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Official stats on March auto sales won't be available until next week, but analysts are already predicting a bang-up month. In fact, the folks at Kelly Blue Book think March could be the best month for new car sales since before the Great Recession.
In all, KBB expects to see 1,450,000 vehicle sales in March 2013 -- a high that hasn't been achieved since August 2007. After adjusting for the number of selling days this month, that figure represents a 7% jump over March 2012. As exciting as that may be for dealers, though, analysts had been expecting this kind of growth, so the seasonally adjusted annual rate of sales remains flat at 15.2 million vehicles.
Why the increase in March? KBB's Alec Gutierrez suggests it's due largely to America's improving economy and the rise in employment figures. Car loans are also easier to come by these days, and let's not forget the tax returns that are burning holes in some consumers' pockets.
WINNERS & LOSERS: AUTOMAKERS
Volkswagen is projected to be this month's big winner, with sales around 9.6% above March 2012. That said, VW posted mostly double-digit gains last year, so 9.6% could be considered a drop in growth. Also, Volkswagen's monthly sales volume is expected to clock in around 53,000 -- less than half that of other major manufacturers, meaning that a small uptick in VW sales can seem like a big jump.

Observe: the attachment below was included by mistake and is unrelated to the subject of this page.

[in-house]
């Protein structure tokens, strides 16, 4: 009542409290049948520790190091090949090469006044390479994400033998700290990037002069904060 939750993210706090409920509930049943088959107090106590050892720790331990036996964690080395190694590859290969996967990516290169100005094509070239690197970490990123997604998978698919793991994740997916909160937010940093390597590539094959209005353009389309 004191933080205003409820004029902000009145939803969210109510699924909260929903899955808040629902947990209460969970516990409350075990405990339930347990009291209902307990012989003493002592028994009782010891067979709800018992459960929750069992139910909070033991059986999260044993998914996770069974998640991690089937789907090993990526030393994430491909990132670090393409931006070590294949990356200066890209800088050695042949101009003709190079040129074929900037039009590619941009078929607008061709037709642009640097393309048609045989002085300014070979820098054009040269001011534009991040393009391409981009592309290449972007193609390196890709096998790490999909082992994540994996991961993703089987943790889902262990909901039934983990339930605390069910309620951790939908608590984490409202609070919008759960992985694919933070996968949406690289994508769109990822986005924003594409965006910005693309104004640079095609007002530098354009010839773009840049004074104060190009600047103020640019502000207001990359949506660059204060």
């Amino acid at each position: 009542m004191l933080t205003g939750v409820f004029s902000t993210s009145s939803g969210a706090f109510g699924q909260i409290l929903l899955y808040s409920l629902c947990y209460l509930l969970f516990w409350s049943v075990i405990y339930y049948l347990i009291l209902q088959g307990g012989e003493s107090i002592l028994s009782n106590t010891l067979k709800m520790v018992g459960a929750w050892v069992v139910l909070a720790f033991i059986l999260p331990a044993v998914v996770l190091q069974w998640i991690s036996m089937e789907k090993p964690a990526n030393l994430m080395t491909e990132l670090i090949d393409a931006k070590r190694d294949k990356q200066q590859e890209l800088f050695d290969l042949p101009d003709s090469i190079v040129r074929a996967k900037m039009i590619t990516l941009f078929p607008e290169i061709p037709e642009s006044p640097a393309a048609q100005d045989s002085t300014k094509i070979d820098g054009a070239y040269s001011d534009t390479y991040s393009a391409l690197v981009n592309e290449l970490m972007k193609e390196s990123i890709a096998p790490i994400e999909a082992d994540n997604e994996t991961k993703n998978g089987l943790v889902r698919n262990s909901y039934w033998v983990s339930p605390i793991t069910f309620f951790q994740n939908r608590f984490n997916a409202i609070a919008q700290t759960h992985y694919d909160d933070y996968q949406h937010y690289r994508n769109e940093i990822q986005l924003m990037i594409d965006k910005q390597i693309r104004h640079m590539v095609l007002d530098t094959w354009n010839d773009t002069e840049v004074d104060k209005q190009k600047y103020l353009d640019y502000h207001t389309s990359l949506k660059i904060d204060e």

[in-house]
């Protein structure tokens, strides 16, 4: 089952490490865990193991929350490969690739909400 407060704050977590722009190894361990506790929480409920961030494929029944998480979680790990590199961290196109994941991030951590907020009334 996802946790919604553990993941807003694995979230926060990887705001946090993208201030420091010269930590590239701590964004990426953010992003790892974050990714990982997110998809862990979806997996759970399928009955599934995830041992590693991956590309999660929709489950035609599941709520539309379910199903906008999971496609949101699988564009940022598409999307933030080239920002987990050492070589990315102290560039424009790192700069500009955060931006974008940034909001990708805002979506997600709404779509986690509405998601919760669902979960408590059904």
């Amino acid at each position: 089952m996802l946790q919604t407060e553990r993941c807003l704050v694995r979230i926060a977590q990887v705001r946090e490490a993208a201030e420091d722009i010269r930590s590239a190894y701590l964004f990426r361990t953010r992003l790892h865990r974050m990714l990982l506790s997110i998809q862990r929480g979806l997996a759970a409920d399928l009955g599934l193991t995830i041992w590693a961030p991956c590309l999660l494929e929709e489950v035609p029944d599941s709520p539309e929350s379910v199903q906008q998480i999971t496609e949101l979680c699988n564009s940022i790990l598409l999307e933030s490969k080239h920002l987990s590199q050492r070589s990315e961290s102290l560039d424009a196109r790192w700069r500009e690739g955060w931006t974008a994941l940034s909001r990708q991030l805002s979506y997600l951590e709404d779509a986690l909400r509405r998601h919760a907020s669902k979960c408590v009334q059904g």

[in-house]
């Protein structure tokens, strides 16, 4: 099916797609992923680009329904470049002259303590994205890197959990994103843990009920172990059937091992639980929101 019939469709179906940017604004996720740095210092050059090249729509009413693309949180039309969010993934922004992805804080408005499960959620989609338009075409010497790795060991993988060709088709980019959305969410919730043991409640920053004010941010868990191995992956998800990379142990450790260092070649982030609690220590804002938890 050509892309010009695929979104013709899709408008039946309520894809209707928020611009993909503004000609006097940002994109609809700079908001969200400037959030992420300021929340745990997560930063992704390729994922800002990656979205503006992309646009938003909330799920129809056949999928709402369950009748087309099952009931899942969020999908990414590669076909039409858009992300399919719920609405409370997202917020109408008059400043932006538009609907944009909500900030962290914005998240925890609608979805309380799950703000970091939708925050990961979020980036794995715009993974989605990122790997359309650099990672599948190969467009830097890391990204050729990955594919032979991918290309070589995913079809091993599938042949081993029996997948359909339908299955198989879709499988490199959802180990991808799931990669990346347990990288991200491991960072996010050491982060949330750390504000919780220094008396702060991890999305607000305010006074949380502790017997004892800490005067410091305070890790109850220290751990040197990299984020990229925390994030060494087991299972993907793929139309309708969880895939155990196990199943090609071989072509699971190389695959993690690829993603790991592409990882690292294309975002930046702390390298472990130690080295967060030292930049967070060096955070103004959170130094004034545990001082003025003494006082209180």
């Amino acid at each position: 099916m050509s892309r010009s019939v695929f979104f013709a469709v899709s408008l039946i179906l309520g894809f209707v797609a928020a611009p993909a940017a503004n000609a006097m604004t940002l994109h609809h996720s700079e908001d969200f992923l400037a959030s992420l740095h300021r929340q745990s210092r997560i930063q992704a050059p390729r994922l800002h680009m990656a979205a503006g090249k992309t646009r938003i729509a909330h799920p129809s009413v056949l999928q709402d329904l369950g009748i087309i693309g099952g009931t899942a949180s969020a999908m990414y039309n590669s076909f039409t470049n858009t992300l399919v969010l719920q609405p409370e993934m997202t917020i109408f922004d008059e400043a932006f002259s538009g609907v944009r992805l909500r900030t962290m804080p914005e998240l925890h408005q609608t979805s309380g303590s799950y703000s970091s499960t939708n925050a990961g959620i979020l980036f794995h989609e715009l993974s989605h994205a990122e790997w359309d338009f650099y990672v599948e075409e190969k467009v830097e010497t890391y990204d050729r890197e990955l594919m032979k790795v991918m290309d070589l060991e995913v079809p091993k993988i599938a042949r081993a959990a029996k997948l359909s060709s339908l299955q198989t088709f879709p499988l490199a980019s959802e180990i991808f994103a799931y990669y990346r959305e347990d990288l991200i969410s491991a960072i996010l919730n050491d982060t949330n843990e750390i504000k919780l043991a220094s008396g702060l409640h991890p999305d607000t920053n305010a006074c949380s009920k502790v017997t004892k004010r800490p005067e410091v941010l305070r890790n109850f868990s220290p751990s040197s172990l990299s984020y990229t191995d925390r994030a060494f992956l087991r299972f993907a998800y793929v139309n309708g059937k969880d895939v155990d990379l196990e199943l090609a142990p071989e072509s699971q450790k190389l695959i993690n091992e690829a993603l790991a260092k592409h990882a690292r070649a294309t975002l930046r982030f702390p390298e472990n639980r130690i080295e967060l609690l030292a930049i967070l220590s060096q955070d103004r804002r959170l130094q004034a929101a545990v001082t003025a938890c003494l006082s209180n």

Perhaps the more notable winner is Honda, whose Accord has been a major hit with consumers. In all, Honda is expected to move 138,000 units in March, a year-over-year increase of 8.7%
Also gaining ground: General Motors (up 6.5% over March 2012), Ford (4.5%), Chrysler (3.4%), and Toyota (2.8%).
At the bottom of the ladder we find Hyundai/Kia, down 6.1% compared to March of last year. Though KBB doesn't offer any suggestions why the South Korean sisters might be off their game, it could have something to do with the EPA's investigation of their fuel economy claims.
WINNERS & LOSERS: SEGMENTS
At a national average $3.65 per gallon, gas remains expensive (though not as pricey as it was a year ago, when it flirted with $4). That fact, combined with the introduction of some great-looking small SUVs in recent months has made the compact crossover the best-selling segment in America. When March data rolls in, KBB expects those models to be up 8.4% over last year.
But the top segment of all should be full-size pickups, with an estimated year-over-year growth of 14.9%. That's in part because incentives on trucks are high right now, but it's also because the housing sector is on an upswing. And as we all know, more construction means more pickup sales.
In fact, the only loser, segment-wise, is the subcompact car. Sales are expected to ring in around 64,000, off 6.7%. That could be because folks are willing to spend more on slightly larger vehicles, though it may also be because incentives are better on bigger models.
Have you bought a car lately, or are you planning to? Let us know which vehicle(s) you're looking at and whether they match up with KBB's projections.